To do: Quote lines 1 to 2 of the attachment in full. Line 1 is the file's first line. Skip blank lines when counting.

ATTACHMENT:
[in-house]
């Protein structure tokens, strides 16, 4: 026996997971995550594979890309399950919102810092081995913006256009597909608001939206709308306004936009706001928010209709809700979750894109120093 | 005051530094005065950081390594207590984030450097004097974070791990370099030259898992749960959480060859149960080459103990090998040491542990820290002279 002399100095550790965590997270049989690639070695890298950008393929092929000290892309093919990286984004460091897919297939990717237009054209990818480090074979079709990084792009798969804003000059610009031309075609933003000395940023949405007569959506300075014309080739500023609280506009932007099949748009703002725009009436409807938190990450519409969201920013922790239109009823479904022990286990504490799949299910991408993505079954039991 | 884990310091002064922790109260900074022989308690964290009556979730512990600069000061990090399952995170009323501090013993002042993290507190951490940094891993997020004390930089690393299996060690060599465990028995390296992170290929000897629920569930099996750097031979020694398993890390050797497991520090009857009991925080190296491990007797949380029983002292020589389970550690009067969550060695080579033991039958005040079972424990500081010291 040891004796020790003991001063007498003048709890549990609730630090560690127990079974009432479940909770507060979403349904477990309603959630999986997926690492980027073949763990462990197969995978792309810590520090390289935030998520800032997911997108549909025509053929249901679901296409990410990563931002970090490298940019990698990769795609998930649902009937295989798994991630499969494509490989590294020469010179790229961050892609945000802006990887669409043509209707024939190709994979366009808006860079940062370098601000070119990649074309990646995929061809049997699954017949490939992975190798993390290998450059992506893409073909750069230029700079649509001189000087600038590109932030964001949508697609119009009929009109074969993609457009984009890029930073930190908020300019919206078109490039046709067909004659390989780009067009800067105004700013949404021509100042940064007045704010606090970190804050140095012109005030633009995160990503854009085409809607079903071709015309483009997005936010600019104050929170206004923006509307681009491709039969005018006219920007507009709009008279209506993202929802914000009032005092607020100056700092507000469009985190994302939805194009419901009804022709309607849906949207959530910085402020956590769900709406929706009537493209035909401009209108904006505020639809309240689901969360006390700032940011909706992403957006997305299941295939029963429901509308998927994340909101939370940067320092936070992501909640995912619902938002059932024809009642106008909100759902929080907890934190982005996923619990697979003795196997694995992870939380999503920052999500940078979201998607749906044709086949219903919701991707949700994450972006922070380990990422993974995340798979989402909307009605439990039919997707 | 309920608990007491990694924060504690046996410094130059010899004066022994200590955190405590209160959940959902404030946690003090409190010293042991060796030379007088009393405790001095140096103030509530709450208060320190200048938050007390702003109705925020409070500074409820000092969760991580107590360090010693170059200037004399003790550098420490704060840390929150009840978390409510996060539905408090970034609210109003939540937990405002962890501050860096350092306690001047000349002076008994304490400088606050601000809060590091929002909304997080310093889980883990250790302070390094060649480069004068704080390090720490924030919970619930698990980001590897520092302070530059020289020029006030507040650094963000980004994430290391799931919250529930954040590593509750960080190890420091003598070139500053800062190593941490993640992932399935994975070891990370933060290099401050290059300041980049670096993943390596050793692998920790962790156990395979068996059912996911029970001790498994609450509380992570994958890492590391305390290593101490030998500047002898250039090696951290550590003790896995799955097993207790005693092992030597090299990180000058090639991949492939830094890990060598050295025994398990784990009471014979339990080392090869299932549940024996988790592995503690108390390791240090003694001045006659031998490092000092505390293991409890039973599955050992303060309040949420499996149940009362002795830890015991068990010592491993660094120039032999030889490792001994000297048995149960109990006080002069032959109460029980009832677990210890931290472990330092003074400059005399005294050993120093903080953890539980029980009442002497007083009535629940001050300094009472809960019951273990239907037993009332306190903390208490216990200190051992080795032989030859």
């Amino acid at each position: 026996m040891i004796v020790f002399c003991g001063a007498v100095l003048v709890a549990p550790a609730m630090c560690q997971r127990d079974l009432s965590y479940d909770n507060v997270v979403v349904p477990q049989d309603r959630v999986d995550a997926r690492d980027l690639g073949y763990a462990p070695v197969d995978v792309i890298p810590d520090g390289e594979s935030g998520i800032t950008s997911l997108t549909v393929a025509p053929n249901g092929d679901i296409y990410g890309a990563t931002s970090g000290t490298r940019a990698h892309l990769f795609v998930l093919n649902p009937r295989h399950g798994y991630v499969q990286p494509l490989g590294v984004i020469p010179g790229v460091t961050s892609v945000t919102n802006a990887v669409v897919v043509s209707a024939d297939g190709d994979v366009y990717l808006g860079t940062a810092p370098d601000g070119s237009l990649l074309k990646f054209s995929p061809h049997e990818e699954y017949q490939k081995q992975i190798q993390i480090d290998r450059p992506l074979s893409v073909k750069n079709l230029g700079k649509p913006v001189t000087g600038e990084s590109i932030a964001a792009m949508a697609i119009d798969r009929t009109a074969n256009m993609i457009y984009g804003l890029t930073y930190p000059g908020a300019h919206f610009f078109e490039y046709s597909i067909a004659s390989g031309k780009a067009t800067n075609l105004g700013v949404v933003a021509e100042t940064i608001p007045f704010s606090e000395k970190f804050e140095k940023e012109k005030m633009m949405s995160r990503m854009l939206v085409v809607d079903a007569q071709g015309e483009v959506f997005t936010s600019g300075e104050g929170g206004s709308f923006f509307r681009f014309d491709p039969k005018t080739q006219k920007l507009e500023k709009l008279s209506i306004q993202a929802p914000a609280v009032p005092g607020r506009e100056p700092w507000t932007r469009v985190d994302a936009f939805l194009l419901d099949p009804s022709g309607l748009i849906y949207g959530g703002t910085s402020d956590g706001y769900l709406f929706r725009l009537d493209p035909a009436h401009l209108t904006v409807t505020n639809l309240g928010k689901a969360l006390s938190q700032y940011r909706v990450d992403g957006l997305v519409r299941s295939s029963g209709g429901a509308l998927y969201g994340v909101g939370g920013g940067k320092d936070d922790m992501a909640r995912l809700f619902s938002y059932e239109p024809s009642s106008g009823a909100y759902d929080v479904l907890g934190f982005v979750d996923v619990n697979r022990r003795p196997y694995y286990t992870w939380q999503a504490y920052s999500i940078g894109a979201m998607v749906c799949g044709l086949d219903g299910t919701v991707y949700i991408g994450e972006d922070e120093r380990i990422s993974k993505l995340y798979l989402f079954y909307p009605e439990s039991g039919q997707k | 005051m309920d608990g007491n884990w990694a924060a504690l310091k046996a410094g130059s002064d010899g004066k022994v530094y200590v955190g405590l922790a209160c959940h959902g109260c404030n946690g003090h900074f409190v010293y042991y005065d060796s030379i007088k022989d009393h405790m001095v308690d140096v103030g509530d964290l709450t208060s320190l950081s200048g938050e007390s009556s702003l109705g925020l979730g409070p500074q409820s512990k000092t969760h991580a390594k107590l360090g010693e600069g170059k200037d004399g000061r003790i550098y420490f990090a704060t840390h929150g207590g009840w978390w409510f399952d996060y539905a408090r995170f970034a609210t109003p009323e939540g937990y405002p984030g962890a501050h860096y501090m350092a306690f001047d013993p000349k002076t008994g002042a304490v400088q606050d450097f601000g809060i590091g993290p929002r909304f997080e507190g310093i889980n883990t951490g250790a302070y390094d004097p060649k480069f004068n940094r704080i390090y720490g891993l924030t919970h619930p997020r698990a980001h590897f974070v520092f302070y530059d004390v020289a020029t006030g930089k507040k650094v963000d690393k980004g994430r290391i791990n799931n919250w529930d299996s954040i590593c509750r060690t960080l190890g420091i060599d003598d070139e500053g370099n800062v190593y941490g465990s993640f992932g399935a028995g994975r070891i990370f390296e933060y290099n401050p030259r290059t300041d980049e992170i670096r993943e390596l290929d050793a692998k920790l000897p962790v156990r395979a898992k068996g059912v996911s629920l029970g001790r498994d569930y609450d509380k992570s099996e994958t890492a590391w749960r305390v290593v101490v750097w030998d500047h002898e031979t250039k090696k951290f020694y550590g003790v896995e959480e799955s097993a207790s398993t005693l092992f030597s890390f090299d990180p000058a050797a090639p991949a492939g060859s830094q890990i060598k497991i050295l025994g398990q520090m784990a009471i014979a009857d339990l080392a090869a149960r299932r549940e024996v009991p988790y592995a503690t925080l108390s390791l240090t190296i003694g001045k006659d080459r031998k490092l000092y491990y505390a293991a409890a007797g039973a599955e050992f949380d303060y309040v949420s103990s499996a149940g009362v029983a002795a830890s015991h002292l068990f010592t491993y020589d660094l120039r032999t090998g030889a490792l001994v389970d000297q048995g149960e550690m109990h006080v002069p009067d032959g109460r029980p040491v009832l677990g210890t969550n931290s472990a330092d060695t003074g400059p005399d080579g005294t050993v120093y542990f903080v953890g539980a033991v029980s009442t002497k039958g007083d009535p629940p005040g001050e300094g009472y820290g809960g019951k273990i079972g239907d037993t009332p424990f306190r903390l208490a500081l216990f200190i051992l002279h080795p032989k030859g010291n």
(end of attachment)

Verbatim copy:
[in-house]
């Protein structure tokens, strides 16, 4: 026996997971995550594979890309399950919102810092081995913006256009597909608001939206709308306004936009706001928010209709809700979750894109120093 | 005051530094005065950081390594207590984030450097004097974070791990370099030259898992749960959480060859149960080459103990090998040491542990820290002279 002399100095550790965590997270049989690639070695890298950008393929092929000290892309093919990286984004460091897919297939990717237009054209990818480090074979079709990084792009798969804003000059610009031309075609933003000395940023949405007569959506300075014309080739500023609280506009932007099949748009703002725009009436409807938190990450519409969201920013922790239109009823479904022990286990504490799949299910991408993505079954039991 | 884990310091002064922790109260900074022989308690964290009556979730512990600069000061990090399952995170009323501090013993002042993290507190951490940094891993997020004390930089690393299996060690060599465990028995390296992170290929000897629920569930099996750097031979020694398993890390050797497991520090009857009991925080190296491990007797949380029983002292020589389970550690009067969550060695080579033991039958005040079972424990500081010291 040891004796020790003991001063007498003048709890549990609730630090560690127990079974009432479940909770507060979403349904477990309603959630999986997926690492980027073949763990462990197969995978792309810590520090390289935030998520800032997911997108549909025509053929249901679901296409990410990563931002970090490298940019990698990769795609998930649902009937295989798994991630499969494509490989590294020469010179790229961050892609945000802006990887669409043509209707024939190709994979366009808006860079940062370098601000070119990649074309990646995929061809049997699954017949490939992975190798993390290998450059992506893409073909750069230029700079649509001189000087600038590109932030964001949508697609119009009929009109074969993609457009984009890029930073930190908020300019919206078109490039046709067909004659390989780009067009800067105004700013949404021509100042940064007045704010606090970190804050140095012109005030633009995160990503854009085409809607079903071709015309483009997005936010600019104050929170206004923006509307681009491709039969005018006219920007507009709009008279209506993202929802914000009032005092607020100056700092507000469009985190994302939805194009419901009804022709309607849906949207959530910085402020956590769900709406929706009537493209035909401009209108904006505020639809309240689901969360006390700032940011909706992403957006997305299941295939029963429901509308998927994340909101939370940067320092936070992501909640995912619902938002059932024809009642106008909100759902929080907890934190982005996923619990697979003795196997694995992870939380999503920052999500940078979201998607749906044709086949219903919701991707949700994450972006922070380990990422993974995340798979989402909307009605439990039919997707 | 309920608990007491990694924060504690046996410094130059010899004066022994200590955190405590209160959940959902404030946690003090409190010293042991060796030379007088009393405790001095140096103030509530709450208060320190200048938050007390702003109705925020409070500074409820000092969760991580107590360090010693170059200037004399003790550098420490704060840390929150009840978390409510996060539905408090970034609210109003939540937990405002962890501050860096350092306690001047000349002076008994304490400088606050601000809060590091929002909304997080310093889980883990250790302070390094060649480069004068704080390090720490924030919970619930698990980001590897520092302070530059020289020029006030507040650094963000980004994430290391799931919250529930954040590593509750960080190890420091003598070139500053800062190593941490993640992932399935994975070891990370933060290099401050290059300041980049670096993943390596050793692998920790962790156990395979068996059912996911029970001790498994609450509380992570994958890492590391305390290593101490030998500047002898250039090696951290550590003790896995799955097993207790005693092992030597090299990180000058090639991949492939830094890990060598050295025994398990784990009471014979339990080392090869299932549940024996988790592995503690108390390791240090003694001045006659031998490092000092505390293991409890039973599955050992303060309040949420499996149940009362002795830890015991068990010592491993660094120039032999030889490792001994000297048995149960109990006080002069032959109460029980009832677990210890931290472990330092003074400059005399005294050993120093903080953890539980029980009442002497007083009535629940001050300094009472809960019951273990239907037993009332306190903390208490216990200190051992080795032989030859």